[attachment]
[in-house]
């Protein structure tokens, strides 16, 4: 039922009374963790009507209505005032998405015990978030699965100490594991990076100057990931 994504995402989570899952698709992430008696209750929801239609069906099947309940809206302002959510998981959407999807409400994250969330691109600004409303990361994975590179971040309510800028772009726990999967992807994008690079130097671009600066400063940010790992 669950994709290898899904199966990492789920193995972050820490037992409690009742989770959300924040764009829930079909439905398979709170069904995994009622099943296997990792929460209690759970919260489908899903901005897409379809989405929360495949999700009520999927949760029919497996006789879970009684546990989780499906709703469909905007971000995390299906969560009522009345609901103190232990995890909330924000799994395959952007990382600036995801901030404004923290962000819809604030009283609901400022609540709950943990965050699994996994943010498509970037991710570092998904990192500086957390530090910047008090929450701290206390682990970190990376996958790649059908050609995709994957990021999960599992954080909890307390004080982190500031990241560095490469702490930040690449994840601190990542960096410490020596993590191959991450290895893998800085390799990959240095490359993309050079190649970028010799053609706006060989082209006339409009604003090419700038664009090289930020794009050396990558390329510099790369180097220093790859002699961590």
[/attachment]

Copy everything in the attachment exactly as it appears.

[in-house]
């Protein structure tokens, strides 16, 4: 039922009374963790009507209505005032998405015990978030699965100490594991990076100057990931 994504995402989570899952698709992430008696209750929801239609069906099947309940809206302002959510998981959407999807409400994250969330691109600004409303990361994975590179971040309510800028772009726990999967992807994008690079130097671009600066400063940010790992 669950994709290898899904199966990492789920193995972050820490037992409690009742989770959300924040764009829930079909439905398979709170069904995994009622099943296997990792929460209690759970919260489908899903901005897409379809989405929360495949999700009520999927949760029919497996006789879970009684546990989780499906709703469909905007971000995390299906969560009522009345609901103190232990995890909330924000799994395959952007990382600036995801901030404004923290962000819809604030009283609901400022609540709950943990965050699994996994943010498509970037991710570092998904990192500086957390530090910047008090929450701290206390682990970190990376996958790649059908050609995709994957990021999960599992954080909890307390004080982190500031990241560095490469702490930040690449994840601190990542960096410490020596993590191959991450290895893998800085390799990959240095490359993309050079190649970028010799053609706006060989082209006339409009604003090419700038664009090289930020794009050396990558390329510099790369180097220093790859002699961590």